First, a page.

|Title||Seattle Renton & Southern Line maintenance car, Seattle, ca. 1916 |
|Date||ca. 1916 |
|Caption||Louis "Pa Hip" is the moustachioed gentleman leaning out of the window of the streetcar he built. Hipkins, a master mechanic and blacksmith, created the vehicle at the car barns that once stood at Rainier Avenue and Hudson Street. The work car serviced the line that ran from downtown Seattle along the shores of Lake Washington to Renton. |
|Notes||Handwritten on verso: Taken in Seattle 1916 or 1917. S.R.S. - No 1 - (Seattle Rainier Street Car Line). |
Stewart Moline standing (left). 1 - ? 2 - Mac Mannis. 3 - Known only as Oscar.
This work car ran on 4th Avenue to Stewart Street where it turned to go back to Rainier Valley to Renton. (Passenger ran every 1/2 hour.)
Caption taken from RVHS records.
See transcribed article in "Additional Information" below for more information.
|Subjects||Street railroads--Washington (State)--Seattle|
Railroad construction & maintenance--Washington (State)--Seattle
Street railroad employees--Washington (State)--Seattle
|Places||United States--Washington (State)--Seattle |
|Digital Collection||Rainier Valley Historical Society Photograph Collection |
|Accession Number||93.001.456 |
|Ordering Information||To order a copy of this photograph, please email Rvhsoffice@aol.com and mention the Accession Number. |
|Repository||Rainier Valley Historical Society, Seattle |
|Repository Collection||Hall-Summers Collection |
|Physical Description||1 photographic print mounted on cardboard: b&w; 5 x 6 1/2 in. |
|Digital Reproduction Information||Scanned as a 3000 pixel TIFF image in 8-bit grayscale, resized to 640 pixels in the longest dimension and compressed into JPEG format using Photoshop 6.0 and its JPEG quality measurement 3. |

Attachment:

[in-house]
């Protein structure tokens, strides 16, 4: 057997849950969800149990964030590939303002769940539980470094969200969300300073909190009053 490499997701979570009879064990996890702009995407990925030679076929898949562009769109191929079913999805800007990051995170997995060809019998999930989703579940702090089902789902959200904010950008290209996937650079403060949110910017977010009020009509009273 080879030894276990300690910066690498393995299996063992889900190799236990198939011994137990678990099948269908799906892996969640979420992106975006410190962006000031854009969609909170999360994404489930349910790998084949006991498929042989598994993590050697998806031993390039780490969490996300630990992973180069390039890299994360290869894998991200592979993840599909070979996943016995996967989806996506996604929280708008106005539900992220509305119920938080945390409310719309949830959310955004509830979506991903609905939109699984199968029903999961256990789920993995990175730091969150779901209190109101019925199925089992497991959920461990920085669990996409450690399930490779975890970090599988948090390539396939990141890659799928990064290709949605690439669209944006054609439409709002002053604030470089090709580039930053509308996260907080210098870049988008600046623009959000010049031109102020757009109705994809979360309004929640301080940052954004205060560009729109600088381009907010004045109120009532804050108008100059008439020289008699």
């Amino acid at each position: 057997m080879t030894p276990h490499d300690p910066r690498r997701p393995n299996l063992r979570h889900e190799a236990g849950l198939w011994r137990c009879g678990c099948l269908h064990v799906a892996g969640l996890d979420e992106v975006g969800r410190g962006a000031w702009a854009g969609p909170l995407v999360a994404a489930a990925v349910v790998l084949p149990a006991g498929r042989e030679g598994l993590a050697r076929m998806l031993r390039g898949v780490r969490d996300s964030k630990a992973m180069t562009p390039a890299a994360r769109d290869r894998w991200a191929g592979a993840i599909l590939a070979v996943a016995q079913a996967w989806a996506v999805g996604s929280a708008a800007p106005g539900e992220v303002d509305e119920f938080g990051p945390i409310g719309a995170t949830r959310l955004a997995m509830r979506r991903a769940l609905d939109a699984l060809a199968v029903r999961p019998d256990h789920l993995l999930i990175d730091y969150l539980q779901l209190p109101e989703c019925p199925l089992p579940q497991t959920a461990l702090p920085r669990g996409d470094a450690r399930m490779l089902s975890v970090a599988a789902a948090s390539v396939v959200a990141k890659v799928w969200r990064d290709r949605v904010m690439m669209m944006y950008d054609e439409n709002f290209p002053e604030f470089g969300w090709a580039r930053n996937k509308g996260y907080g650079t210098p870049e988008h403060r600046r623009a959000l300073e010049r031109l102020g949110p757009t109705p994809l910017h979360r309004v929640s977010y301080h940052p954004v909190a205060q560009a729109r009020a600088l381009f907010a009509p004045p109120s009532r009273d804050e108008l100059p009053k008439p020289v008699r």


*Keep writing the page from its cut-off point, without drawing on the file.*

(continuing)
|Additional Information||The Maintenance Car of the Seattle Renton & Southern Line, circa 1916. This is the shop-built locomotive used as a repair car for maintenance work on the streetcar line between Renton and Seattle. The car traveled along Rainier Avenue from Renton to downtown Seattle, then up 4th Avenue to Stewart Street. This photo was taken in 1916 or '17. It was also used for hauling coal cars, probably from Newcastle, and delivering them to one of the many fuel yards along Rainier Avenue that in turn delivered the coal to their customers' homes by horse and wagon.|
Louis Hipkins, looking out of the cab window on the locomotive, was the master mechanic and blacksmith that built the locomotive at the company car barns on Rainier Avenue at Hudson Street. He was known as "Pa Hip" to all his friends and fellow employees.
He worked for the car line, building and repairing the cars for 47 years. When the car line changed ownership, which it did many times, the new owners insisted he remain with the company before the sale was finalized.
The line ceased operations on January 1st, 1937, ending 47 years of private transportation service. The Rainier Valley line was the only streetcar line that was not bought and operated by the city. There were several owners over the 47 years and they all lost money except Mr. Osgood, the original investor. When the rail line ceased operating, city buses took over the transportation needs of the Valley.
When Pa Hip retired, he and his wife moved to their cabin on Camano Island where about ten Columbia City residents also built summer homes. The post office address for their "little community" was what else but "Columbia City #2, Camano Island, Washington."
By Buzz Anderson, 9/27/00